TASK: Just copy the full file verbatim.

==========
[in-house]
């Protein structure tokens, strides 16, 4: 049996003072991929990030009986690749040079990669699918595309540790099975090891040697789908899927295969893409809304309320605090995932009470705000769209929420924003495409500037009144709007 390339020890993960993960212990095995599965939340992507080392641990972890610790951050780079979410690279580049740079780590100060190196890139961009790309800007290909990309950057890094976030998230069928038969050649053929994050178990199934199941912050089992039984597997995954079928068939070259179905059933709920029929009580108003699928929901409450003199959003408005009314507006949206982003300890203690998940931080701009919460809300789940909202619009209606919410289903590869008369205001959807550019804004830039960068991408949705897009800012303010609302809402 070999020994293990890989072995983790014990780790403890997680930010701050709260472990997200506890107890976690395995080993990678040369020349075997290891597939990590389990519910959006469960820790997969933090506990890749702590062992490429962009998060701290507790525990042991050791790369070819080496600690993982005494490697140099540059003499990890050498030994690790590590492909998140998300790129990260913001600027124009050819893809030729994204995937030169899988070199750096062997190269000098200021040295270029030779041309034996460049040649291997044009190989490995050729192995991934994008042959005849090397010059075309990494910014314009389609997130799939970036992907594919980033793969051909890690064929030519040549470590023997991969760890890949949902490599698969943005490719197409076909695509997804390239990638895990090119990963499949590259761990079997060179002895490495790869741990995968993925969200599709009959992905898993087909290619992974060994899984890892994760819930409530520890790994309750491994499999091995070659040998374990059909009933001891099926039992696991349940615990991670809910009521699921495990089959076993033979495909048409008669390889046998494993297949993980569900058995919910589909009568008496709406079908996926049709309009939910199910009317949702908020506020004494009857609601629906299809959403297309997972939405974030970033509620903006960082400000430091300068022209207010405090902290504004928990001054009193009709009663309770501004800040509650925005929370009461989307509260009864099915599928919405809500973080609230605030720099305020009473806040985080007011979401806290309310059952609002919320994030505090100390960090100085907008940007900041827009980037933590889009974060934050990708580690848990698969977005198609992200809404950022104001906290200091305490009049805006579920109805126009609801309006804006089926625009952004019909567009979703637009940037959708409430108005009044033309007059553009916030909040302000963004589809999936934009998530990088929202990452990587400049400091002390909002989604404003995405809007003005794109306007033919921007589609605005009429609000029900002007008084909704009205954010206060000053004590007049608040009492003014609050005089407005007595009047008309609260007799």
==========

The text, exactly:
[in-house]
């Protein structure tokens, strides 16, 4: 049996003072991929990030009986690749040079990669699918595309540790099975090891040697789908899927295969893409809304309320605090995932009470705000769209929420924003495409500037009144709007 390339020890993960993960212990095995599965939340992507080392641990972890610790951050780079979410690279580049740079780590100060190196890139961009790309800007290909990309950057890094976030998230069928038969050649053929994050178990199934199941912050089992039984597997995954079928068939070259179905059933709920029929009580108003699928929901409450003199959003408005009314507006949206982003300890203690998940931080701009919460809300789940909202619009209606919410289903590869008369205001959807550019804004830039960068991408949705897009800012303010609302809402 070999020994293990890989072995983790014990780790403890997680930010701050709260472990997200506890107890976690395995080993990678040369020349075997290891597939990590389990519910959006469960820790997969933090506990890749702590062992490429962009998060701290507790525990042991050791790369070819080496600690993982005494490697140099540059003499990890050498030994690790590590492909998140998300790129990260913001600027124009050819893809030729994204995937030169899988070199750096062997190269000098200021040295270029030779041309034996460049040649291997044009190989490995050729192995991934994008042959005849090397010059075309990494910014314009389609997130799939970036992907594919980033793969051909890690064929030519040549470590023997991969760890890949949902490599698969943005490719197409076909695509997804390239990638895990090119990963499949590259761990079997060179002895490495790869741990995968993925969200599709009959992905898993087909290619992974060994899984890892994760819930409530520890790994309750491994499999091995070659040998374990059909009933001891099926039992696991349940615990991670809910009521699921495990089959076993033979495909048409008669390889046998494993297949993980569900058995919910589909009568008496709406079908996926049709309009939910199910009317949702908020506020004494009857609601629906299809959403297309997972939405974030970033509620903006960082400000430091300068022209207010405090902290504004928990001054009193009709009663309770501004800040509650925005929370009461989307509260009864099915599928919405809500973080609230605030720099305020009473806040985080007011979401806290309310059952609002919320994030505090100390960090100085907008940007900041827009980037933590889009974060934050990708580690848990698969977005198609992200809404950022104001906290200091305490009049805006579920109805126009609801309006804006089926625009952004019909567009979703637009940037959708409430108005009044033309007059553009916030909040302000963004589809999936934009998530990088929202990452990587400049400091002390909002989604404003995405809007003005794109306007033919921007589609605005009429609000029900002007008084909704009205954010206060000053004590007049608040009492003014609050005089407005007595009047008309609260007799």